Motion 60 and amendments
Health and social care in the UK is facing a funding crisis. According to NHS Improvement 44 per cent of trusts overspent their budgets in 2017/18 and alarmingly, the NHS provider sector as a whole ended 2017/18 with a deficit of £960m. Furthermore, the Health Foundation suggested the social care funding gap is projected to reach £2.1bn by 2019/20.
These funding gaps are leaving dedicated staff in the sector having to pay for resources from their own pockets. The British Dietetic Association has gathered evidence that shows a high percentage of members are forced to pay for stationery, equipment and other resources in order to do their jobs effectively. This ranges from basic stationery to fridges, fans, uniforms, weighing scales and essential reference books. Staff are also conducting home visits to members of the public using their own vehicles but not being paid the nationally agreed mileage rates, thus incurring additional costs for already low paid NHS staff. Congress is appalled that staff are also buying food and other essentials such as baby milk and nappies for vulnerable patients.
Congress condemns the practice of workers paying to do their jobs. And local government budget cuts that have increased financial pressures on the social care system.
Congress is concerned that NHS workers are facing immense difficulties in securing funding and time off to undertake essential professional development training, leaving them to self-fund. This can amount to hundreds of pounds per year for course fees, text books, accommodation and travel along with the loss of annual leave and rest days.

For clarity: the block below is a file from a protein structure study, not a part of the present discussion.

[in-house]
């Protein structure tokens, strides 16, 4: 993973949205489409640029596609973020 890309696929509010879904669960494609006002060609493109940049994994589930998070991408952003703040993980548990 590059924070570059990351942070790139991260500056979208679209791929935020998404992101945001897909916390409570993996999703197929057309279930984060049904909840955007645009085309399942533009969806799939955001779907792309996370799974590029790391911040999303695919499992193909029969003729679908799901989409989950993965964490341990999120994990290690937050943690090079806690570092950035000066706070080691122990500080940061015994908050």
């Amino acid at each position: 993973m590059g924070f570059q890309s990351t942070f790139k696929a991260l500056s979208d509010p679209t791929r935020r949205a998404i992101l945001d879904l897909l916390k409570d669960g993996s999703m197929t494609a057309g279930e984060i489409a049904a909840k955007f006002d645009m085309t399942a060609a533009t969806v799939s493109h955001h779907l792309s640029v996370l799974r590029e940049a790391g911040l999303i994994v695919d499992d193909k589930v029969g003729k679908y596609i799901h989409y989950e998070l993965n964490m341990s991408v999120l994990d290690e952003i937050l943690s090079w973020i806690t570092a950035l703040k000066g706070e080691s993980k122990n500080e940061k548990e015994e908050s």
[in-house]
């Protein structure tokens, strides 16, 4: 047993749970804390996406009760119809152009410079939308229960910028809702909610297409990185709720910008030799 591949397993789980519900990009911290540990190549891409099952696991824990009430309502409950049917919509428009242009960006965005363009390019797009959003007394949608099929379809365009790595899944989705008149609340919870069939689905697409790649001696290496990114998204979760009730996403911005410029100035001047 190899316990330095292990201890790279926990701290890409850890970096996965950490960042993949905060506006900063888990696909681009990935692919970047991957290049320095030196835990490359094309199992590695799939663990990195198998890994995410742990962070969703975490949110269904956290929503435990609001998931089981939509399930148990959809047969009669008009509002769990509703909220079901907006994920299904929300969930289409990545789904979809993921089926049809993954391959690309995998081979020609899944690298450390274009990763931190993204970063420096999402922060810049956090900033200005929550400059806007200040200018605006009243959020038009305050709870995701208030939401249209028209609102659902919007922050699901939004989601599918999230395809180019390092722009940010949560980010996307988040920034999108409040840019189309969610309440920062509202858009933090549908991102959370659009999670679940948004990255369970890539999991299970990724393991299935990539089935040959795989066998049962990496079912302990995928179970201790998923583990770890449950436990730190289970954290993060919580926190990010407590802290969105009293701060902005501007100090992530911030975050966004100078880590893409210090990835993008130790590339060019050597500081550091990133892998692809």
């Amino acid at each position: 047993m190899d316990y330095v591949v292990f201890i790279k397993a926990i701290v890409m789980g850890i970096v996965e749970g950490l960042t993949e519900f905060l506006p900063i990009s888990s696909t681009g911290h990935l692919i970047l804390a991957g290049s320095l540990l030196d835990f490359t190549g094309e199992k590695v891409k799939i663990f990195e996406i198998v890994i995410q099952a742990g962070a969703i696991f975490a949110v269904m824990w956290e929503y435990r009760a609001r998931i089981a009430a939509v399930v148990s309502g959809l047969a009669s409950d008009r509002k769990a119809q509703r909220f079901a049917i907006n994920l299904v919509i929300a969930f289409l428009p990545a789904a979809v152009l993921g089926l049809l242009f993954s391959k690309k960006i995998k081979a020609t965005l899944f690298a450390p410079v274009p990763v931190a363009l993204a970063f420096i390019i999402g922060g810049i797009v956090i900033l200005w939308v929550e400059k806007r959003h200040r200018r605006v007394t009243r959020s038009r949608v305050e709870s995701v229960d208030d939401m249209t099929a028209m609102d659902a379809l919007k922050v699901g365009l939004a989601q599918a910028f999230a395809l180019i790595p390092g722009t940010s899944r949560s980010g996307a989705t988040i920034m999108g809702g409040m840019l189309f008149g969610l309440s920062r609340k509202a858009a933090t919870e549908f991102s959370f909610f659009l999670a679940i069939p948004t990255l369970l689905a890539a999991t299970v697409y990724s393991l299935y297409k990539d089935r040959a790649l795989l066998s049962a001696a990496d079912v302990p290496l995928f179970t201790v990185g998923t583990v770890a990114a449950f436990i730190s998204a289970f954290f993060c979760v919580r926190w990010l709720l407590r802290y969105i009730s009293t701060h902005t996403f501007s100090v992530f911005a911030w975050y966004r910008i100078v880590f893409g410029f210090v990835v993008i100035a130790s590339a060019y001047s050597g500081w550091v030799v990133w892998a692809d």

Congress calls for:
- continued pressure on the government to spend a higher proportion of the UK’s wealth on health and social care in line with other comparable economies and bring an end to reliance on the good will and dedication of already hard-pressed staff to deliver the services so desperately needed
- a long-term funding settlement for health and social care
- adequate funding and time off for essential professional development, including for care workers.
- a campaign to highlight the widespread practice of public sector workers subsidising services
- integration of health and social care services to improve the quality of care.
Mover: British Dietetic Association
Seconder: Chartered Society of Physiotherapy
Supporters: Community; The College of Podiatry